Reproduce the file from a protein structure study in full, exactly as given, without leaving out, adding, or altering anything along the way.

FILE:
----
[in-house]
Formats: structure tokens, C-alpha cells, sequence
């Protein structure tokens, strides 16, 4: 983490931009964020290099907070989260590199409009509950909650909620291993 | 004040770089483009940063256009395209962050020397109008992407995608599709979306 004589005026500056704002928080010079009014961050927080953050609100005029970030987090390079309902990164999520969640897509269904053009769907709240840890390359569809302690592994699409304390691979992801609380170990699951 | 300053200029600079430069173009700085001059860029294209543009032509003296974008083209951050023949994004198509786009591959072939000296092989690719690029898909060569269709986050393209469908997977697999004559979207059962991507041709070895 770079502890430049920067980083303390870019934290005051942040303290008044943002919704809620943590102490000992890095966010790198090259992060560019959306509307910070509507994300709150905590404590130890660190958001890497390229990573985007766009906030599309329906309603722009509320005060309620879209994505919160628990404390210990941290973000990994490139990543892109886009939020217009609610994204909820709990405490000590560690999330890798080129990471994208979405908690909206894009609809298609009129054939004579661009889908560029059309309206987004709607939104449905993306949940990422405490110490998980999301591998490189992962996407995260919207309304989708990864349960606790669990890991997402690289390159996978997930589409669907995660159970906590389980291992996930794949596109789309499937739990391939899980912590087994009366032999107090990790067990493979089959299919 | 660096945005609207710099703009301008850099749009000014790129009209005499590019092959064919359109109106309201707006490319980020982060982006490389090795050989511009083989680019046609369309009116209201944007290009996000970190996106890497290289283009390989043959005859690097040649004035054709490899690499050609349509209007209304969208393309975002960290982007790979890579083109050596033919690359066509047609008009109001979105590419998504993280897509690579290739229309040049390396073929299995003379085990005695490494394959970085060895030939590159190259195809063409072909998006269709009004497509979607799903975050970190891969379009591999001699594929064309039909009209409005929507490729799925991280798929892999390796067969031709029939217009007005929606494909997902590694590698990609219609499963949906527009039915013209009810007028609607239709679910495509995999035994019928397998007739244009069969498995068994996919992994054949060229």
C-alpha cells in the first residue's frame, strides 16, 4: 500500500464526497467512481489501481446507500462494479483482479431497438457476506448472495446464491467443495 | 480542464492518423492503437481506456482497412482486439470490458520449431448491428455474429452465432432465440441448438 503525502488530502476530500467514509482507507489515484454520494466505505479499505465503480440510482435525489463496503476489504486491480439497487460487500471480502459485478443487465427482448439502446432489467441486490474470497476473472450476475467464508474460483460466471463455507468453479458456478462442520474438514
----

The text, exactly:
[in-house]
Formats: structure tokens, C-alpha cells, sequence
């Protein structure tokens, strides 16, 4: 983490931009964020290099907070989260590199409009509950909650909620291993 | 004040770089483009940063256009395209962050020397109008992407995608599709979306 004589005026500056704002928080010079009014961050927080953050609100005029970030987090390079309902990164999520969640897509269904053009769907709240840890390359569809302690592994699409304390691979992801609380170990699951 | 300053200029600079430069173009700085001059860029294209543009032509003296974008083209951050023949994004198509786009591959072939000296092989690719690029898909060569269709986050393209469908997977697999004559979207059962991507041709070895 770079502890430049920067980083303390870019934290005051942040303290008044943002919704809620943590102490000992890095966010790198090259992060560019959306509307910070509507994300709150905590404590130890660190958001890497390229990573985007766009906030599309329906309603722009509320005060309620879209994505919160628990404390210990941290973000990994490139990543892109886009939020217009609610994204909820709990405490000590560690999330890798080129990471994208979405908690909206894009609809298609009129054939004579661009889908560029059309309206987004709607939104449905993306949940990422405490110490998980999301591998490189992962996407995260919207309304989708990864349960606790669990890991997402690289390159996978997930589409669907995660159970906590389980291992996930794949596109789309499937739990391939899980912590087994009366032999107090990790067990493979089959299919 | 660096945005609207710099703009301008850099749009000014790129009209005499590019092959064919359109109106309201707006490319980020982060982006490389090795050989511009083989680019046609369309009116209201944007290009996000970190996106890497290289283009390989043959005859690097040649004035054709490899690499050609349509209007209304969208393309975002960290982007790979890579083109050596033919690359066509047609008009109001979105590419998504993280897509690579290739229309040049390396073929299995003379085990005695490494394959970085060895030939590159190259195809063409072909998006269709009004497509979607799903975050970190891969379009591999001699594929064309039909009209409005929507490729799925991280798929892999390796067969031709029939217009007005929606494909997902590694590698990609219609499963949906527009039915013209009810007028609607239709679910495509995999035994019928397998007739244009069969498995068994996919992994054949060229």
C-alpha cells in the first residue's frame, strides 16, 4: 500500500464526497467512481489501481446507500462494479483482479431497438457476506448472495446464491467443495 | 480542464492518423492503437481506456482497412482486439470490458520449431448491428455474429452465432432465440441448438 503525502488530502476530500467514509482507507489515484454520494466505505479499505465503480440510482435525489463496503476489504486491480439497487460487500471480502459485478443487465427482448439502446432489467441486490474470497476473472450476475467464508474460483460466471463455507468453479458456478462442520474438514